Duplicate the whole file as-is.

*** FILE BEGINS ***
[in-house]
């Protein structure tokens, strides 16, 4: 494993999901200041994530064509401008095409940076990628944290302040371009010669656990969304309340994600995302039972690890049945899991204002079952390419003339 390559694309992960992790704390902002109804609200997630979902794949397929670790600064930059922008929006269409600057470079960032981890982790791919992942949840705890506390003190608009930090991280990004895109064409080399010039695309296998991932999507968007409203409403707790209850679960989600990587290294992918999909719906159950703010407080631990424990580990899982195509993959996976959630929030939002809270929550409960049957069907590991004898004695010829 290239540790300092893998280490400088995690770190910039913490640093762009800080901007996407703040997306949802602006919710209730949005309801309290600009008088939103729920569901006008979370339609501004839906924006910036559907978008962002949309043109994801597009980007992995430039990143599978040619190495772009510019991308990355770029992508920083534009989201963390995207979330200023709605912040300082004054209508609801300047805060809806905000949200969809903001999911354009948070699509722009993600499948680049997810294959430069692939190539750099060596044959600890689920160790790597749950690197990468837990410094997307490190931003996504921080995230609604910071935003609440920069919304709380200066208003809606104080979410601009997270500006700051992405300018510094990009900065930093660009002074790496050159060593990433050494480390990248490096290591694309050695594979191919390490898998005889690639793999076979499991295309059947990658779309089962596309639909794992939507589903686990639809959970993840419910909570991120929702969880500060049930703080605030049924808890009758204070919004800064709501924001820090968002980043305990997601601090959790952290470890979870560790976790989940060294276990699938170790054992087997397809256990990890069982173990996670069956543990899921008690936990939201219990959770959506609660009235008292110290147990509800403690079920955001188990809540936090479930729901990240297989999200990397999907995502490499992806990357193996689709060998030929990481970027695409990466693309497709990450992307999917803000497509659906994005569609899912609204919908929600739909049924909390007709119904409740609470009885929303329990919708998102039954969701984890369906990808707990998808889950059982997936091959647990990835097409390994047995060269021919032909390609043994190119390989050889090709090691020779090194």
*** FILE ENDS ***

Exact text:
[in-house]
């Protein structure tokens, strides 16, 4: 494993999901200041994530064509401008095409940076990628944290302040371009010669656990969304309340994600995302039972690890049945899991204002079952390419003339 390559694309992960992790704390902002109804609200997630979902794949397929670790600064930059922008929006269409600057470079960032981890982790791919992942949840705890506390003190608009930090991280990004895109064409080399010039695309296998991932999507968007409203409403707790209850679960989600990587290294992918999909719906159950703010407080631990424990580990899982195509993959996976959630929030939002809270929550409960049957069907590991004898004695010829 290239540790300092893998280490400088995690770190910039913490640093762009800080901007996407703040997306949802602006919710209730949005309801309290600009008088939103729920569901006008979370339609501004839906924006910036559907978008962002949309043109994801597009980007992995430039990143599978040619190495772009510019991308990355770029992508920083534009989201963390995207979330200023709605912040300082004054209508609801300047805060809806905000949200969809903001999911354009948070699509722009993600499948680049997810294959430069692939190539750099060596044959600890689920160790790597749950690197990468837990410094997307490190931003996504921080995230609604910071935003609440920069919304709380200066208003809606104080979410601009997270500006700051992405300018510094990009900065930093660009002074790496050159060593990433050494480390990248490096290591694309050695594979191919390490898998005889690639793999076979499991295309059947990658779309089962596309639909794992939507589903686990639809959970993840419910909570991120929702969880500060049930703080605030049924808890009758204070919004800064709501924001820090968002980043305990997601601090959790952290470890979870560790976790989940060294276990699938170790054992087997397809256990990890069982173990996670069956543990899921008690936990939201219990959770959506609660009235008292110290147990509800403690079920955001188990809540936090479930729901990240297989999200990397999907995502490499992806990357193996689709060998030929990481970027695409990466693309497709990450992307999917803000497509659906994005569609899912609204919908929600739909049924909390007709119904409740609470009885929303329990919708998102039954969701984890369906990808707990998808889950059982997936091959647990990835097409390994047995060269021919032909390609043994190119390989050889090709090691020779090194």